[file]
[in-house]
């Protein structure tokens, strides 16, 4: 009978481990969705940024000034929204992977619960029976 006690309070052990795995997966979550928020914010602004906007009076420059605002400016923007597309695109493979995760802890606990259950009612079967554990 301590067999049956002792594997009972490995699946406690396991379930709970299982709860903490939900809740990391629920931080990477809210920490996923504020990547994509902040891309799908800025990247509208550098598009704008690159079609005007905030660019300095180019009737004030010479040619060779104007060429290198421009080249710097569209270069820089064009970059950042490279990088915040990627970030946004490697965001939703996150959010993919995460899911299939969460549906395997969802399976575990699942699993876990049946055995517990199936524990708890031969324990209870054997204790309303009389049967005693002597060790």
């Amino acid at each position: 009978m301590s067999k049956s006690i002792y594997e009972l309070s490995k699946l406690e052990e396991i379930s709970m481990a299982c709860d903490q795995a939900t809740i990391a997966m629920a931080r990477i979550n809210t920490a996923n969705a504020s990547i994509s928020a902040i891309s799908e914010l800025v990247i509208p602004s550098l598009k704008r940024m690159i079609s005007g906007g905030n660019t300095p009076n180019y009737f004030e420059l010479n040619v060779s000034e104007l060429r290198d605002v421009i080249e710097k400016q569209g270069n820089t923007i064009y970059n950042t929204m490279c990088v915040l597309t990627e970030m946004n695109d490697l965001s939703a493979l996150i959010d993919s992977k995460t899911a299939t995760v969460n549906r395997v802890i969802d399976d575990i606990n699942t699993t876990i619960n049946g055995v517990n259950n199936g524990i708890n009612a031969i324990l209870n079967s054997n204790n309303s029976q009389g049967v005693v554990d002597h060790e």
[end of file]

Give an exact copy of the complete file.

[in-house]
């Protein structure tokens, strides 16, 4: 009978481990969705940024000034929204992977619960029976 006690309070052990795995997966979550928020914010602004906007009076420059605002400016923007597309695109493979995760802890606990259950009612079967554990 301590067999049956002792594997009972490995699946406690396991379930709970299982709860903490939900809740990391629920931080990477809210920490996923504020990547994509902040891309799908800025990247509208550098598009704008690159079609005007905030660019300095180019009737004030010479040619060779104007060429290198421009080249710097569209270069820089064009970059950042490279990088915040990627970030946004490697965001939703996150959010993919995460899911299939969460549906395997969802399976575990699942699993876990049946055995517990199936524990708890031969324990209870054997204790309303009389049967005693002597060790």
């Amino acid at each position: 009978m301590s067999k049956s006690i002792y594997e009972l309070s490995k699946l406690e052990e396991i379930s709970m481990a299982c709860d903490q795995a939900t809740i990391a997966m629920a931080r990477i979550n809210t920490a996923n969705a504020s990547i994509s928020a902040i891309s799908e914010l800025v990247i509208p602004s550098l598009k704008r940024m690159i079609s005007g906007g905030n660019t300095p009076n180019y009737f004030e420059l010479n040619v060779s000034e104007l060429r290198d605002v421009i080249e710097k400016q569209g270069n820089t923007i064009y970059n950042t929204m490279c990088v915040l597309t990627e970030m946004n695109d490697l965001s939703a493979l996150i959010d993919s992977k995460t899911a299939t995760v969460n549906r395997v802890i969802d399976d575990i606990n699942t699993t876990i619960n049946g055995v517990n259950n199936g524990i708890n009612a031969i324990l209870n079967s054997n204790n309303s029976q009389g049967v005693v554990d002597h060790e």